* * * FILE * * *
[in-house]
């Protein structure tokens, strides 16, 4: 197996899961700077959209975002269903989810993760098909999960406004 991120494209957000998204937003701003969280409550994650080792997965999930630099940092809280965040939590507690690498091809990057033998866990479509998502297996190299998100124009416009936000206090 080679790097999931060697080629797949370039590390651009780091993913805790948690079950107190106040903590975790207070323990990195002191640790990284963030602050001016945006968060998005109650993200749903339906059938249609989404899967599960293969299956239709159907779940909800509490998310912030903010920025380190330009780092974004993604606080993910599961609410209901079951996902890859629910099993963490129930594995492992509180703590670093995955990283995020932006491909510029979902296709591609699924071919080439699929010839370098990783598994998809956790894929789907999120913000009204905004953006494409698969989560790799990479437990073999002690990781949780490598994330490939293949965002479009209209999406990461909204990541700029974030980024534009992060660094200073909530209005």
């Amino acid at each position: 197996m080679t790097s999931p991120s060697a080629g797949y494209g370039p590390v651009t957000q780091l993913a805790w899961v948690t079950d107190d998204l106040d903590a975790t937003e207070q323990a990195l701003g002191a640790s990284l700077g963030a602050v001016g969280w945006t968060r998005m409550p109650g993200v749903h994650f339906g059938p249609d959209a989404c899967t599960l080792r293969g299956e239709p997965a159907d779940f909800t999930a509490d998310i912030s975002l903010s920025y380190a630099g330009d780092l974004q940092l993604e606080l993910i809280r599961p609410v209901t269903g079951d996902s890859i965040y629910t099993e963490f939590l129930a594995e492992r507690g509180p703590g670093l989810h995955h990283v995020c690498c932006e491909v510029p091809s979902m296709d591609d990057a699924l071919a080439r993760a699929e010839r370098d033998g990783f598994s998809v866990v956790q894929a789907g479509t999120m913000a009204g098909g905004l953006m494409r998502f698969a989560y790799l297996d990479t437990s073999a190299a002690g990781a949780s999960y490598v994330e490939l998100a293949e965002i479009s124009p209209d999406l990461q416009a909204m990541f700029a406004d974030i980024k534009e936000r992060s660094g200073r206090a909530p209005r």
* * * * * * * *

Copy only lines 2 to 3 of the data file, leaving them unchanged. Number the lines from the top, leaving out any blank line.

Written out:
């Protein structure tokens, strides 16, 4: 197996899961700077959209975002269903989810993760098909999960406004 991120494209957000998204937003701003969280409550994650080792997965999930630099940092809280965040939590507690690498091809990057033998866990479509998502297996190299998100124009416009936000206090 080679790097999931060697080629797949370039590390651009780091993913805790948690079950107190106040903590975790207070323990990195002191640790990284963030602050001016945006968060998005109650993200749903339906059938249609989404899967599960293969299956239709159907779940909800509490998310912030903010920025380190330009780092974004993604606080993910599961609410209901079951996902890859629910099993963490129930594995492992509180703590670093995955990283995020932006491909510029979902296709591609699924071919080439699929010839370098990783598994998809956790894929789907999120913000009204905004953006494409698969989560790799990479437990073999002690990781949780490598994330490939293949965002479009209209999406990461909204990541700029974030980024534009992060660094200073909530209005």
């Amino acid at each position: 197996m080679t790097s999931p991120s060697a080629g797949y494209g370039p590390v651009t957000q780091l993913a805790w899961v948690t079950d107190d998204l106040d903590a975790t937003e207070q323990a990195l701003g002191a640790s990284l700077g963030a602050v001016g969280w945006t968060r998005m409550p109650g993200v749903h994650f339906g059938p249609d959209a989404c899967t599960l080792r293969g299956e239709p997965a159907d779940f909800t999930a509490d998310i912030s975002l903010s920025y380190a630099g330009d780092l974004q940092l993604e606080l993910i809280r599961p609410v209901t269903g079951d996902s890859i965040y629910t099993e963490f939590l129930a594995e492992r507690g509180p703590g670093l989810h995955h990283v995020c690498c932006e491909v510029p091809s979902m296709d591609d990057a699924l071919a080439r993760a699929e010839r370098d033998g990783f598994s998809v866990v956790q894929a789907g479509t999120m913000a009204g098909g905004l953006m494409r998502f698969a989560y790799l297996d990479t437990s073999a190299a002690g990781a949780s999960y490598v994330e490939l998100a293949e965002i479009s124009p209209d999406l990461q416009a909204m990541f700029a406004d974030i980024k534009e936000r992060s660094g200073r206090a909530p209005r």